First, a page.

Peer-to-peer technology, the ability to work with and share files directly from computer to computer, is the latest buzz in the computer industry. The technology isn't new, however, and the applications built upon it may still need to go through at least a router to get at information on another machine.
So, what's the big deal?
"The potential for peer-to-peer - it's really the potential of the Internet," said Esther Dyson, chairwoman of EDventure Holdings Inc. in New York.
Microsoft Corp. Chairman Bill Gates and Intel Corp. Chairman Andrew Grove have both said they believe peer-to-peer is going to be very important.
No Centralized Control
In theory, peer-to-peer computing means working without a central, controlling authority: the server. And that raises a lot of interesting social implications. "It means individual initiative, not something centrally controlled," said Dyson last month.
The technology isn't yet a reality, however, because there are no standards for peer-to-peer protocols. Proponents met in September to begin talking about standards and the public's perception of peer-to-peer computing.
San Mateo, Calif.-based Napster Inc.'s application of peer-to-peer technology - the most famous, or infamous - caught the popular imagination by subverting the music industry and allowing users to scan the hard drives of other online users for music files they could download for free.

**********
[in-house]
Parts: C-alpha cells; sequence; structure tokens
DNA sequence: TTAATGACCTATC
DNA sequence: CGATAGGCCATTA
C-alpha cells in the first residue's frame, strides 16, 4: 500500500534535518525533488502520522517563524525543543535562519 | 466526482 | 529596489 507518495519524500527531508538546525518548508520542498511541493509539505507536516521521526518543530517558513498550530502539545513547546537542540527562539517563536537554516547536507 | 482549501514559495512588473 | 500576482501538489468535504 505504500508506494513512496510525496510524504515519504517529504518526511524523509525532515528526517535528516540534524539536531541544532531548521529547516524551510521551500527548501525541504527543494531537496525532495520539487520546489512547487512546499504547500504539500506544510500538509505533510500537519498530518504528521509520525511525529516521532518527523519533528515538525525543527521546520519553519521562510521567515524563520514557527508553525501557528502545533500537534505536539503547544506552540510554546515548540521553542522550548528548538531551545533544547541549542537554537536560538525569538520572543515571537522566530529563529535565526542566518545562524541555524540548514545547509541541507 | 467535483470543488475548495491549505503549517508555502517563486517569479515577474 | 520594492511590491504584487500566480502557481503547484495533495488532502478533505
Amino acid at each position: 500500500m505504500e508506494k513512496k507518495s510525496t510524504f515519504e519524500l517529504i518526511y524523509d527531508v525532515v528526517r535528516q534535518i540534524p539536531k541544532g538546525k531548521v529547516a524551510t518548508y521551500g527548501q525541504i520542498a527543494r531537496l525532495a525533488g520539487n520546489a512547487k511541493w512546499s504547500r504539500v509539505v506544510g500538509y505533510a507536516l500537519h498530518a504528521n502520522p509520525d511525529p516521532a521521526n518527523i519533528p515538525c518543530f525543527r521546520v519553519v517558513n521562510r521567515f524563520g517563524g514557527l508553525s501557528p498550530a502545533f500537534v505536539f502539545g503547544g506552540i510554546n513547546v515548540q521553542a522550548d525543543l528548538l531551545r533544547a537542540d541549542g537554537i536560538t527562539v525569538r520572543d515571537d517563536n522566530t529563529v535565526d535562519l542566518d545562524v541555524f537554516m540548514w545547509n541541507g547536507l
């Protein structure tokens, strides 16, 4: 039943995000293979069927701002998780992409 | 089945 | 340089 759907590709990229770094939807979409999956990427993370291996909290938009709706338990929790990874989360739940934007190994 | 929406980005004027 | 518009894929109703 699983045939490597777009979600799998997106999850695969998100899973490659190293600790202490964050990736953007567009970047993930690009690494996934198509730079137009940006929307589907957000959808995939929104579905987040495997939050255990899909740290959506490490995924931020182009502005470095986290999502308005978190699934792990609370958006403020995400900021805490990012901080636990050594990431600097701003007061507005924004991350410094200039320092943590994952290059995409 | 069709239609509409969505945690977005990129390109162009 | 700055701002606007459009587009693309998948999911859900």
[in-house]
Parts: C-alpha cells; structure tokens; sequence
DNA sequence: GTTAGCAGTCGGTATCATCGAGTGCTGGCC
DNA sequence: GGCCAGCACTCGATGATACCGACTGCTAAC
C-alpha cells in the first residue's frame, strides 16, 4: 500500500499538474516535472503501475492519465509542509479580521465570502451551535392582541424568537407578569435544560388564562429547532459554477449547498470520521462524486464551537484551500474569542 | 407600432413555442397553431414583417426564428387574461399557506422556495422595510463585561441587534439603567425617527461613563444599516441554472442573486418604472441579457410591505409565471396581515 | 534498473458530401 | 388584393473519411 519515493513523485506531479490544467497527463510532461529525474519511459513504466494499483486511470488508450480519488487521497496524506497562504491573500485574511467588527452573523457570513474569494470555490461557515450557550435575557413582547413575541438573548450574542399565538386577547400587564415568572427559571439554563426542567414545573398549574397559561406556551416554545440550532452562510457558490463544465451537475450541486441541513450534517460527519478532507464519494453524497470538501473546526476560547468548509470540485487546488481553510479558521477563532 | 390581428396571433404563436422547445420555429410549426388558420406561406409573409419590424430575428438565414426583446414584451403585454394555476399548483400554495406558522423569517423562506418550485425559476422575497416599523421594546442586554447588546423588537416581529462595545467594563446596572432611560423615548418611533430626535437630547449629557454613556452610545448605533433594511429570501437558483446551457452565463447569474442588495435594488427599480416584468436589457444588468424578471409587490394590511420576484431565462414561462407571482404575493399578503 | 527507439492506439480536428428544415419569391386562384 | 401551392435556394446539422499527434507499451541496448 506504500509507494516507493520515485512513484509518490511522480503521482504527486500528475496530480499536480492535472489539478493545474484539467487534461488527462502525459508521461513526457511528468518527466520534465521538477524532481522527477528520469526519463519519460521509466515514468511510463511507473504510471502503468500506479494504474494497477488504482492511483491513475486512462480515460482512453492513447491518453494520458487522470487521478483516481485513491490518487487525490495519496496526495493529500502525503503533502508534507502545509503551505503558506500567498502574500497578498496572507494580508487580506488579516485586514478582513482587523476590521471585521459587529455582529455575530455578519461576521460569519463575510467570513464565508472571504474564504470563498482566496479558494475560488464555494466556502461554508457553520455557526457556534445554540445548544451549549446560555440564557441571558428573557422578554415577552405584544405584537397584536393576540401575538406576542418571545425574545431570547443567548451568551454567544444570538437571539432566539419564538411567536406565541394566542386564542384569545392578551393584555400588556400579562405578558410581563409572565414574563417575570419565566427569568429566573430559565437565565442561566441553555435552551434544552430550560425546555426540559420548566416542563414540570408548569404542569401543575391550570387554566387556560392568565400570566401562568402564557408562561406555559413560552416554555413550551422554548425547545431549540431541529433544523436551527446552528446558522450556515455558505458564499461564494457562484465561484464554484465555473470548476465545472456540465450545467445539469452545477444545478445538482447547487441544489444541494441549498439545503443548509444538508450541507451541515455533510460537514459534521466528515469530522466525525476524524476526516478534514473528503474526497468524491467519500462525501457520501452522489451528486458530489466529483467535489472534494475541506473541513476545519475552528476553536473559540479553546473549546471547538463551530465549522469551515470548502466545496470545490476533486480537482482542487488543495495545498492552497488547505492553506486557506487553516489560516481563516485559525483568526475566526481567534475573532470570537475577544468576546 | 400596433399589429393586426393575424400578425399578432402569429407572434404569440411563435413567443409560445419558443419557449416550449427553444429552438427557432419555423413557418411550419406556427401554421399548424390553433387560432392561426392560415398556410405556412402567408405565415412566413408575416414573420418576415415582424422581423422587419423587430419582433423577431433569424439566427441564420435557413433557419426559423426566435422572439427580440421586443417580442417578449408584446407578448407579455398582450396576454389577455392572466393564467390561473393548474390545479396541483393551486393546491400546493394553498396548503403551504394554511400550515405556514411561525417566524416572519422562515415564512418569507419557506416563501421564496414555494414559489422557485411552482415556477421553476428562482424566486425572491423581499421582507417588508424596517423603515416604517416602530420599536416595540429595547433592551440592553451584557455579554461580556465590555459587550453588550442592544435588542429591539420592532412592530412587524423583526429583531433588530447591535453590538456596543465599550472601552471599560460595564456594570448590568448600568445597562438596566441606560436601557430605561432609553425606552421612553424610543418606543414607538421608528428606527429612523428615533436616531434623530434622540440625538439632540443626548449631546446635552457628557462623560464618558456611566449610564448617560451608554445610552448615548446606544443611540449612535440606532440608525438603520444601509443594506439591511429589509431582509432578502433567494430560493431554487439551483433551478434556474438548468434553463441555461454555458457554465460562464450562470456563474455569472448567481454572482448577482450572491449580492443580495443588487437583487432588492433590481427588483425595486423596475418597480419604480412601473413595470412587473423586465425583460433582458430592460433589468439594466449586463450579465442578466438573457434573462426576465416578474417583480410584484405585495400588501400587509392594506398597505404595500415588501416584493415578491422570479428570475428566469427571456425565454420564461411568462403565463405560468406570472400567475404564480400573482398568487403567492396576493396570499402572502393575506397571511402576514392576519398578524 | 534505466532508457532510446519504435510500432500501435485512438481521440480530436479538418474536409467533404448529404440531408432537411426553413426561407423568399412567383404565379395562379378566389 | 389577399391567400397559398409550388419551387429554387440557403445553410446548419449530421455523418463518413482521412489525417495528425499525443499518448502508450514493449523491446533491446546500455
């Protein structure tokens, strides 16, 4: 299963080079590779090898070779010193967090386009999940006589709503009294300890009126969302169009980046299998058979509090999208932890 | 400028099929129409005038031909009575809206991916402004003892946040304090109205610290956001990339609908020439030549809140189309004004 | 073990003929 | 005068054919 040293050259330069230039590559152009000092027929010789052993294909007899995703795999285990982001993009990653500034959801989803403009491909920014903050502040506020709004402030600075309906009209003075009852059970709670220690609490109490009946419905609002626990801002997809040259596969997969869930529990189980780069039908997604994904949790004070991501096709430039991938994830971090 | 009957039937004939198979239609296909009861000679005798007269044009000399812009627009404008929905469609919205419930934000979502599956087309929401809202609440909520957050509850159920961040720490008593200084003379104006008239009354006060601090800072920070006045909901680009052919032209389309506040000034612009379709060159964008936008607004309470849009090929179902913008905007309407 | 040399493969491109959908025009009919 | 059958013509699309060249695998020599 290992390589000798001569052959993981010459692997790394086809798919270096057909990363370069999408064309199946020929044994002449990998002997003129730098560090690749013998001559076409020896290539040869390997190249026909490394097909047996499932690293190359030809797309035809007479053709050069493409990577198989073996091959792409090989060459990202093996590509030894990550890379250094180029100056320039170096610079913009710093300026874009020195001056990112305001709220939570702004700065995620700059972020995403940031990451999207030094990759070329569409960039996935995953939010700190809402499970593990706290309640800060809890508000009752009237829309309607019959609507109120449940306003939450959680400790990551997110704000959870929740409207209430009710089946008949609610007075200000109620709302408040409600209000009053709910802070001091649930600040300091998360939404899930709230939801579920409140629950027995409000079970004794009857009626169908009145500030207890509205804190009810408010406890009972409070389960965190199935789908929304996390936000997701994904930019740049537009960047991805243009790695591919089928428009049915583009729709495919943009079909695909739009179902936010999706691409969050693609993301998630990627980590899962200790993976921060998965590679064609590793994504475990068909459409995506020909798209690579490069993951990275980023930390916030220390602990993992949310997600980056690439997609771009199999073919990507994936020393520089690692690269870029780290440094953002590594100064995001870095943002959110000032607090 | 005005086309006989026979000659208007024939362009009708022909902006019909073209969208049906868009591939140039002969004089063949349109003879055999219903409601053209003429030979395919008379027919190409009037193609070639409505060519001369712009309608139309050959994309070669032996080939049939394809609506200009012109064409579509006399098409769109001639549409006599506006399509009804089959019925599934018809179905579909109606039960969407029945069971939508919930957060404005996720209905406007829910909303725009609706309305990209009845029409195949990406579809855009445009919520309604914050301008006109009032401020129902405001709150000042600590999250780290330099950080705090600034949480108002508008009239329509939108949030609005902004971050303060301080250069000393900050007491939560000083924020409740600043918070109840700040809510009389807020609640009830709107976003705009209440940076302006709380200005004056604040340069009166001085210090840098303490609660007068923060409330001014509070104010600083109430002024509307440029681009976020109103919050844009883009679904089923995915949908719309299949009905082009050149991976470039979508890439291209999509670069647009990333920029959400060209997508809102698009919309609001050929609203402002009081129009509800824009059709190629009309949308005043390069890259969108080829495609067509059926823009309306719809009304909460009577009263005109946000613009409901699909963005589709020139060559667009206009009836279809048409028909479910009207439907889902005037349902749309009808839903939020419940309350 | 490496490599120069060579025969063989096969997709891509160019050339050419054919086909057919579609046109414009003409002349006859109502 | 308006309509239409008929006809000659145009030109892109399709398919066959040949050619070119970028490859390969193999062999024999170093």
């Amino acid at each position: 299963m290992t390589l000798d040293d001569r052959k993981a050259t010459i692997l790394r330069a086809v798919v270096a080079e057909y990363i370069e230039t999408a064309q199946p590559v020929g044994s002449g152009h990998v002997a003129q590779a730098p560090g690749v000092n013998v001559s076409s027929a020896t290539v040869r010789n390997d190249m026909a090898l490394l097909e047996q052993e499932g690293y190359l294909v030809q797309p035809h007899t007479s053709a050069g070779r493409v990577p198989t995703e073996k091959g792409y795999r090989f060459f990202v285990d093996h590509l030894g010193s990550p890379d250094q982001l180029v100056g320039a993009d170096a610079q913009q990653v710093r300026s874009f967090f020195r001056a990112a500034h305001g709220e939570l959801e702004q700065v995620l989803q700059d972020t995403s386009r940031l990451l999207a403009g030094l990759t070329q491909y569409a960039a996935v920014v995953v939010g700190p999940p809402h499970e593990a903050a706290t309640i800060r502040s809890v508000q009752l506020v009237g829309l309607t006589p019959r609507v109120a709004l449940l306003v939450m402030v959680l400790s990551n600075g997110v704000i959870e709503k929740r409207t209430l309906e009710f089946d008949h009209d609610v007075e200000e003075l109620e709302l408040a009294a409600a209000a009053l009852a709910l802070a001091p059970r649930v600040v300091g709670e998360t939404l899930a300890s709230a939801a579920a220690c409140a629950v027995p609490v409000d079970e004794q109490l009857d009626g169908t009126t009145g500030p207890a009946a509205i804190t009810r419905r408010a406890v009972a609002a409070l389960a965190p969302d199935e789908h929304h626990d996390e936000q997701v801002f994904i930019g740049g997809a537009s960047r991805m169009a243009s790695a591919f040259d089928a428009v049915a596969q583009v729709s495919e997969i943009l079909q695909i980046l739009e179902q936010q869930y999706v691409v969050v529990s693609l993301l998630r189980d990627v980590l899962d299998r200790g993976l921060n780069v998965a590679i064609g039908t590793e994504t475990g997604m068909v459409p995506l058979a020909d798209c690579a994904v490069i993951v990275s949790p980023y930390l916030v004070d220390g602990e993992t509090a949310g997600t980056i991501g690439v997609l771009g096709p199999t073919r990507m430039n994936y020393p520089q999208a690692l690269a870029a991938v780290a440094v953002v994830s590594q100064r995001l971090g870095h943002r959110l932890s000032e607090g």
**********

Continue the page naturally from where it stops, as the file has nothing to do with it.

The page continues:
Other applications, like the SETI@home project and Groove Networks from Groove Networks Inc. in Beverly, Mass., also use peer-to-peer technology.
The Search for Extra-Terrestrial Intelligence (SETI) uses normally unused disk space on PCs to help the Mountain View, Calif.-based SETI Institute search for intelligent life elsewhere in the universe. Groove promises to link all kinds of content with a real-time collaborative tool. The difference between his system and Napster's, according to Groove creator Ray Ozzie, is that users will be able to access any type of application, not just music files.
These applications may be new, but the underlying technology isn't, said analysts. "It's sort of back to the future," said Dana Gardner, an analyst at Aberdeen Group Inc. in Boston, referring to much of the original use of networked computers and even the Internet.
"I'm amazed that people are talking about peer-to-peer being this whole new thing," said Gordon Eubanks, president and CEO of Cupertino, Calif.-based software vendor Oblix Inc. "Peer-to-peer is not, in my mind, fundamentally different than what we've been doing with the Internet all along."
No Faster Than Web Servers
Robert Mahowald, an analyst at International Data Corp. in Framingham, Mass., said he doubts that applications like Groove are all that different from the client/server-based model.
"Basically, [Groove] is peer-to-server-to-peer," Mahowald said. "There is a server built in there somewhere."
A Groove spokesman had acknowledged that information must go through a router, and may even stay there while the intended recipient is off-line.
What's the difference between Groove's peer-to-peer application and a Web server that points a user to another address, Mahowald asked. "There's no great reason not to do it [a client/server/] way," he said. "In a demonstration we saw, [Groove] wasn't any faster than anything we've ever seen."